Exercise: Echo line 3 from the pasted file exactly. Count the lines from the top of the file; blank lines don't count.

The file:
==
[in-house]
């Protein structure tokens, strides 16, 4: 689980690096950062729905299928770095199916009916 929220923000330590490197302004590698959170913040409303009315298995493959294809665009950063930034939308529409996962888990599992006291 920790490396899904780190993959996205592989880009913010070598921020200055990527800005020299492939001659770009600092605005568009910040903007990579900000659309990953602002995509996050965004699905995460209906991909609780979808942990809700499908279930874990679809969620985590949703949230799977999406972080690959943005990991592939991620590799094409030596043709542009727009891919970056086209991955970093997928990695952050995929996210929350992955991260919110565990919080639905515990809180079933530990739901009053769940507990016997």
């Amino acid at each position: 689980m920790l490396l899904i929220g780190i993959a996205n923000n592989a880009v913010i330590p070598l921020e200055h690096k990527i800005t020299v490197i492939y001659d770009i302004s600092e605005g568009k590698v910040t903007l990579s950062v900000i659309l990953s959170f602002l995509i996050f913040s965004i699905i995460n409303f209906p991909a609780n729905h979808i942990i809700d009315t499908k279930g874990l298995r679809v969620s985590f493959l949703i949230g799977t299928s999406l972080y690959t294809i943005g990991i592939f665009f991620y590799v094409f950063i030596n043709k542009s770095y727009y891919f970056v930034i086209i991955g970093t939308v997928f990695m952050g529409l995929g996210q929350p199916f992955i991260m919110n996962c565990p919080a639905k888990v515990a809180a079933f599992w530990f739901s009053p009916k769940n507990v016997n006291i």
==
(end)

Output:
């Amino acid at each position: 689980m920790l490396l899904i929220g780190i993959a996205n923000n592989a880009v913010i330590p070598l921020e200055h690096k990527i800005t020299v490197i492939y001659d770009i302004s600092e605005g568009k590698v910040t903007l990579s950062v900000i659309l990953s959170f602002l995509i996050f913040s965004i699905i995460n409303f209906p991909a609780n729905h979808i942990i809700d009315t499908k279930g874990l298995r679809v969620s985590f493959l949703i949230g799977t299928s999406l972080y690959t294809i943005g990991i592939f665009f991620y590799v094409f950063i030596n043709k542009s770095y727009y891919f970056v930034i086209i991955g970093t939308v997928f990695m952050g529409l995929g996210q929350p199916f992955i991260m919110n996962c565990p919080a639905k888990v515990a809180a079933f599992w530990f739901s009053p009916k769940n507990v016997n006291i």